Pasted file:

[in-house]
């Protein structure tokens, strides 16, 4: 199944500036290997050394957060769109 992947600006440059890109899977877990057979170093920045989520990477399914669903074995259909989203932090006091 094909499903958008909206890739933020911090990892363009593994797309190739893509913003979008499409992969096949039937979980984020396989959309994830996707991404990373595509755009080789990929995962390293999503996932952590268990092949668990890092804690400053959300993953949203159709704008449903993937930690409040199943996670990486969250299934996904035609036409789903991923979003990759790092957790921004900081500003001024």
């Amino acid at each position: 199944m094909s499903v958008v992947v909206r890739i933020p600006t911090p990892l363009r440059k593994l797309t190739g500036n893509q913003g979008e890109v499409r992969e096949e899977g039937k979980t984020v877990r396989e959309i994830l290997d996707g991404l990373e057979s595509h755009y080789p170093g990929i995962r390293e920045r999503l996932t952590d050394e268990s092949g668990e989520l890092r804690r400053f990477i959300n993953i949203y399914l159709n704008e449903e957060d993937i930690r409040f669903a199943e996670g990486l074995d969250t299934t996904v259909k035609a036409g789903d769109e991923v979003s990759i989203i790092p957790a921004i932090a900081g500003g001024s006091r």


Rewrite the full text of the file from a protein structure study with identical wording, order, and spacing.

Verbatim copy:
[in-house]
């Protein structure tokens, strides 16, 4: 199944500036290997050394957060769109 992947600006440059890109899977877990057979170093920045989520990477399914669903074995259909989203932090006091 094909499903958008909206890739933020911090990892363009593994797309190739893509913003979008499409992969096949039937979980984020396989959309994830996707991404990373595509755009080789990929995962390293999503996932952590268990092949668990890092804690400053959300993953949203159709704008449903993937930690409040199943996670990486969250299934996904035609036409789903991923979003990759790092957790921004900081500003001024």
């Amino acid at each position: 199944m094909s499903v958008v992947v909206r890739i933020p600006t911090p990892l363009r440059k593994l797309t190739g500036n893509q913003g979008e890109v499409r992969e096949e899977g039937k979980t984020v877990r396989e959309i994830l290997d996707g991404l990373e057979s595509h755009y080789p170093g990929i995962r390293e920045r999503l996932t952590d050394e268990s092949g668990e989520l890092r804690r400053f990477i959300n993953i949203y399914l159709n704008e449903e957060d993937i930690r409040f669903a199943e996670g990486l074995d969250t299934t996904v259909k035609a036409g789903d769109e991923v979003s990759i989203i790092p957790a921004i932090a900081g500003g001024s006091r």